Concerns and fears over the risks associated with the over prescription of opioids for pain relief were laid bare in the case brought about by Oklahoma against the pharmaceutical giant Johnson and Johnson.
The judge in the US state has ruled that Johnson & Johnson must pay $572m (£468m) for its part in fuelling Oklahoma’s opioid addiction crisis. This case is the first to go to trial with many more lawsuits lined up against opioid makers and distributors.
It is estimated that Opioids have been involved in some 400,000 overdose deaths in the US from 1999 to 2017, according to the US Centres for Disease Control and Prevention.
During the trial which has lasted several weeks, state lawyers argued that Johnson and Johnson carried out a years-long marketing campaign that played down the addictive painkillers’ risks and promoted their benefits.
The state’s lawyers had called Johnson & Johnson an “opioid kingpin” and argued that its marketing efforts created a public nuisance as doctors over-prescribed the drugs, leading to a surge in overdose deaths in Oklahoma.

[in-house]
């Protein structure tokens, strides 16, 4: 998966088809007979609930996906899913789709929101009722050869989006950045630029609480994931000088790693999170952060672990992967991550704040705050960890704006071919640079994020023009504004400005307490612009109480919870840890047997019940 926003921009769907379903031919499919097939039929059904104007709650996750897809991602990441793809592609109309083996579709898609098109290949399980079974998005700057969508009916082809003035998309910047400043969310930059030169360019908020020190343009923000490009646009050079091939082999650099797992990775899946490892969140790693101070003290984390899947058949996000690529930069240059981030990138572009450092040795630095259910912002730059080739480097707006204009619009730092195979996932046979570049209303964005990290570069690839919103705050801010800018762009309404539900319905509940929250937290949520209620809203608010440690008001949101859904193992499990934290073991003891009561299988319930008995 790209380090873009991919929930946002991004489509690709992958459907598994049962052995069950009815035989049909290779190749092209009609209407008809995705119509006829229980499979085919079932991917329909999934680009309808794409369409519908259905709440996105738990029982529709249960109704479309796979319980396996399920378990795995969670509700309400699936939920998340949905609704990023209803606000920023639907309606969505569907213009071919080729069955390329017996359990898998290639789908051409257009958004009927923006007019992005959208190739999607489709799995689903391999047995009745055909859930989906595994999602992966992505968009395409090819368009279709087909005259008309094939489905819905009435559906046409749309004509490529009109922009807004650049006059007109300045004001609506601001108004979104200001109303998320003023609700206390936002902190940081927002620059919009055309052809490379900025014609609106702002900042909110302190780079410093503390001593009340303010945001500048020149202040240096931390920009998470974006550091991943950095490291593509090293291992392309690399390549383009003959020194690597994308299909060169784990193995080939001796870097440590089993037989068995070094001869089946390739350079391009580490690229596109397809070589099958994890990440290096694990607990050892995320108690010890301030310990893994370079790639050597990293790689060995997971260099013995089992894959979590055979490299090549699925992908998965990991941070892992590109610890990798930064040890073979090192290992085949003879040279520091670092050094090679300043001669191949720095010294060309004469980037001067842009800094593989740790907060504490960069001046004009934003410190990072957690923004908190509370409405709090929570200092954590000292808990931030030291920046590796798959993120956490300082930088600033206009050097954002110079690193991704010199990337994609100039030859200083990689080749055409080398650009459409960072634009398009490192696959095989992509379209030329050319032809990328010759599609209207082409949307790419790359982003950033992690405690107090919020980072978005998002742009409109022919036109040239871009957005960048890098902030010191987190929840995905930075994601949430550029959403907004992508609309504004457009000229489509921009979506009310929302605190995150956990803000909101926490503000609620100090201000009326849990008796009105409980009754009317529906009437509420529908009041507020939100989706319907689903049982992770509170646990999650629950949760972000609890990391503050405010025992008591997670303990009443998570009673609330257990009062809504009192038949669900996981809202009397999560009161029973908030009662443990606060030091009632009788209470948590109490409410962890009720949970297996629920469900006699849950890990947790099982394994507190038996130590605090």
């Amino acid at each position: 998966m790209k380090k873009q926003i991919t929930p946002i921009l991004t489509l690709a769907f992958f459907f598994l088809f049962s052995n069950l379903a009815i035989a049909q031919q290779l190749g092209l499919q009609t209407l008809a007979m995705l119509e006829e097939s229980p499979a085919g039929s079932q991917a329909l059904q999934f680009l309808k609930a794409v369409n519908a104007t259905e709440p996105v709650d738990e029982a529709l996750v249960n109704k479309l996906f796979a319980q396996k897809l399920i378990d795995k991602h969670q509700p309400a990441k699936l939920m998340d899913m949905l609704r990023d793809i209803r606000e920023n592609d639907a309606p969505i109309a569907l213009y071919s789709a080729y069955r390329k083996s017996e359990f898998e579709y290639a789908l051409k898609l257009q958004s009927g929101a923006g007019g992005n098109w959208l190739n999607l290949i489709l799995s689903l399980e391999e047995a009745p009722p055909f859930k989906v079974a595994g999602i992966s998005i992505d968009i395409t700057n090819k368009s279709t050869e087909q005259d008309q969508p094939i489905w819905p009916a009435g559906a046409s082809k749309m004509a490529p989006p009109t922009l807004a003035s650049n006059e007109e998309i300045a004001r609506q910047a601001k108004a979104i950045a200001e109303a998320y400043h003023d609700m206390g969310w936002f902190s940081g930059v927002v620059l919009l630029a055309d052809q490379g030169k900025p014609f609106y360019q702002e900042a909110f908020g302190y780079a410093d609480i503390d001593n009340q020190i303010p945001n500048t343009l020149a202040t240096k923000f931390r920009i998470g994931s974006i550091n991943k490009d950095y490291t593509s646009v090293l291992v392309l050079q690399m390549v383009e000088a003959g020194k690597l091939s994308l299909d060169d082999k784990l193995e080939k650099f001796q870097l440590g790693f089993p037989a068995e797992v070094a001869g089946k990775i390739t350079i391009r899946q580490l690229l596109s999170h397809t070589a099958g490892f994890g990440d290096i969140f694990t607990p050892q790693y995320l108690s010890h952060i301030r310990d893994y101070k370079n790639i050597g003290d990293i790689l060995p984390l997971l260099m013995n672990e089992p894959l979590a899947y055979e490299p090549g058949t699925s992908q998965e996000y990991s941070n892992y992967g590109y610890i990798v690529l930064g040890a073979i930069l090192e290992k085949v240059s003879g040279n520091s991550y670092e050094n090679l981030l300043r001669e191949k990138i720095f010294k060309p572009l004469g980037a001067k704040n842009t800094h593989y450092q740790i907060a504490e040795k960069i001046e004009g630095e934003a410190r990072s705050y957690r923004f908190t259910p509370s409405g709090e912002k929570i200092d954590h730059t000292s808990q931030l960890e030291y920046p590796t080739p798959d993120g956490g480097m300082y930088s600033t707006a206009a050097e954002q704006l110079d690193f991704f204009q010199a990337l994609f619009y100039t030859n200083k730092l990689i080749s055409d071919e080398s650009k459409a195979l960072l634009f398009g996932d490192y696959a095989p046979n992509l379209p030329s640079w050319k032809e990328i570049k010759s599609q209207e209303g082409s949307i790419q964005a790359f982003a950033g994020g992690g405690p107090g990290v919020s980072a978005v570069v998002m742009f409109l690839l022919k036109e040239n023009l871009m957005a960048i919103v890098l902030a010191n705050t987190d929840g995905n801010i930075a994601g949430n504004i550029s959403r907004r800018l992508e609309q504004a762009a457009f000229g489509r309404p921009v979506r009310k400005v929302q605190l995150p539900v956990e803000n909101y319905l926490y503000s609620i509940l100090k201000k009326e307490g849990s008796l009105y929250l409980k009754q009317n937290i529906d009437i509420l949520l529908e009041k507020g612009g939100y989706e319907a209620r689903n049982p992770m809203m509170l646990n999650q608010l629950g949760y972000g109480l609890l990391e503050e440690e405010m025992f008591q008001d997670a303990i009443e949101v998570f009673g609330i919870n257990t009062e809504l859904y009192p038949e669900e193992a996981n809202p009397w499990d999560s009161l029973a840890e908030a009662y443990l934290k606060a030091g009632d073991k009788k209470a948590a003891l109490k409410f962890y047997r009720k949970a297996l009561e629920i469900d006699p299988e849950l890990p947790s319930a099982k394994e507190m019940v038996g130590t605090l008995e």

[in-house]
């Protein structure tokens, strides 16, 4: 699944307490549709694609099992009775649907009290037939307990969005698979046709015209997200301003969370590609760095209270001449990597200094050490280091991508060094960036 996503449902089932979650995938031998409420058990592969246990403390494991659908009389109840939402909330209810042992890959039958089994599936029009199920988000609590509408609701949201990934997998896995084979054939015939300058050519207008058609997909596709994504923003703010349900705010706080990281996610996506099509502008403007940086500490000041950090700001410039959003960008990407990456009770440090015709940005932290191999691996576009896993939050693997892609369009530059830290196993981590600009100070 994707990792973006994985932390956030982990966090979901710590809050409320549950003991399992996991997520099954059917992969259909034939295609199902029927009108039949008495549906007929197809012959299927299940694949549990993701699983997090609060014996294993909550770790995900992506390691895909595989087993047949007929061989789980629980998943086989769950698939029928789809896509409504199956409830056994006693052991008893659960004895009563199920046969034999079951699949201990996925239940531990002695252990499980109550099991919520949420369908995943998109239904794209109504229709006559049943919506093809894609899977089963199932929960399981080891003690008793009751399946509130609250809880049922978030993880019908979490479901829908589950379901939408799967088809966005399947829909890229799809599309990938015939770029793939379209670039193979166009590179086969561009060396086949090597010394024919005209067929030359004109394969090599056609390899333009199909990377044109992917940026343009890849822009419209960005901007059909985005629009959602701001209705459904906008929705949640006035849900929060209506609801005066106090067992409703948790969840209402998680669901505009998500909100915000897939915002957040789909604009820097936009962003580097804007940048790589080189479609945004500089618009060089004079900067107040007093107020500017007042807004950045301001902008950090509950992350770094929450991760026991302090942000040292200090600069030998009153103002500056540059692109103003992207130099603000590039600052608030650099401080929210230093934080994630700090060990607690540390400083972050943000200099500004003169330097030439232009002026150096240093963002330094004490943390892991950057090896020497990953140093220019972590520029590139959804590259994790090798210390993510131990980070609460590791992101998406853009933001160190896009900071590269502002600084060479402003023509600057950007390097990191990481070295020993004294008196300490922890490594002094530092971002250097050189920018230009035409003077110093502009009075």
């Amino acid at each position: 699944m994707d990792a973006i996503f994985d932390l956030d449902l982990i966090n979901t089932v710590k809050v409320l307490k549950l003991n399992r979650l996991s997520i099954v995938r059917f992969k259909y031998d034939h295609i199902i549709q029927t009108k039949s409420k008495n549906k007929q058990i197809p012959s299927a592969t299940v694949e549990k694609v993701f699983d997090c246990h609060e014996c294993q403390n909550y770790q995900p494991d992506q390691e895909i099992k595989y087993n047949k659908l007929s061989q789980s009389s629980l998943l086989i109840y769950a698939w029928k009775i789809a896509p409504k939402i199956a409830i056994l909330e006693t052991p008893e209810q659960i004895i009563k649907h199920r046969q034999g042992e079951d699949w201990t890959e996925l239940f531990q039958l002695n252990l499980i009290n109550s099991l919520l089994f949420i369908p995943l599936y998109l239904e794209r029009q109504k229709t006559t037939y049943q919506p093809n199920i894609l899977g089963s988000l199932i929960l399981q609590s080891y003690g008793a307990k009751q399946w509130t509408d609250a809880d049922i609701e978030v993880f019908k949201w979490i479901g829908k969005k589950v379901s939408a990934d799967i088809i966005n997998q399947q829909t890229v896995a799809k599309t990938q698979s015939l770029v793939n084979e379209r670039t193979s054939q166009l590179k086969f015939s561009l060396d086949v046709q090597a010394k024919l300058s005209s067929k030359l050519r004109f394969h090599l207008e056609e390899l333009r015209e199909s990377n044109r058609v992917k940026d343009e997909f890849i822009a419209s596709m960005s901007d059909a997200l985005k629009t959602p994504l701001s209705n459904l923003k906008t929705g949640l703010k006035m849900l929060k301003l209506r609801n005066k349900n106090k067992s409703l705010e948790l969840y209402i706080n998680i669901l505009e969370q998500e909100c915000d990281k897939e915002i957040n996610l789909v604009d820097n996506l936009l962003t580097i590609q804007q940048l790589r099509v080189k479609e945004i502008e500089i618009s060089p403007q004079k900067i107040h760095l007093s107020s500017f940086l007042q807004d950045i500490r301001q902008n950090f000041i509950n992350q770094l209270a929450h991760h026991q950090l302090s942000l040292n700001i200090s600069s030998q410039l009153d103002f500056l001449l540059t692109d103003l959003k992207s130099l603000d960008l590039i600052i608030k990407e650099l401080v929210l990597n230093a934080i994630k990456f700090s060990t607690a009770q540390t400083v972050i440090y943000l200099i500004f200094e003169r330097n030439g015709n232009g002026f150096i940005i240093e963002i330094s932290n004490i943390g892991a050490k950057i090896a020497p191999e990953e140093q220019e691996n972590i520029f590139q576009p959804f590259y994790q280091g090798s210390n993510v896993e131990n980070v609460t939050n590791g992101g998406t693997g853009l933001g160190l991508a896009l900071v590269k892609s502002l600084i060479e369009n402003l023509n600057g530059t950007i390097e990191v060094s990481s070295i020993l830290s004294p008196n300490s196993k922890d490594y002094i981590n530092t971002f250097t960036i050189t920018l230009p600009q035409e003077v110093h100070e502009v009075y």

Johnson & Johnson have denied wrongdoing, arguing that its marketing claims had scientific support and that its painkillers, Duragesic and Nucynta, made up a tiny fraction of opioids prescribed in Oklahoma.
Johnson and Johnson are to appeal against the verdict but the outcome of the case will be closely watched by plaintiffs in about 2,000 opioid lawsuits due to go to trial in Ohio in October, unless the parties can reach a settlement.
Although Opioids are useful in Moderate and severe pain relief, they are intended for short term use only in the treatment of pain that is unresponsive to standard painkillers such as paracetamol
The most effective treatment pay for back pain is usually physical therapy, but in the US where healthcare is funded by insurance there is a reluctance to pay for this, instead opting for the prescription of cheaper opioids. Indeed many poorer people will often find that their insurance will not pay for anything more than a pill.
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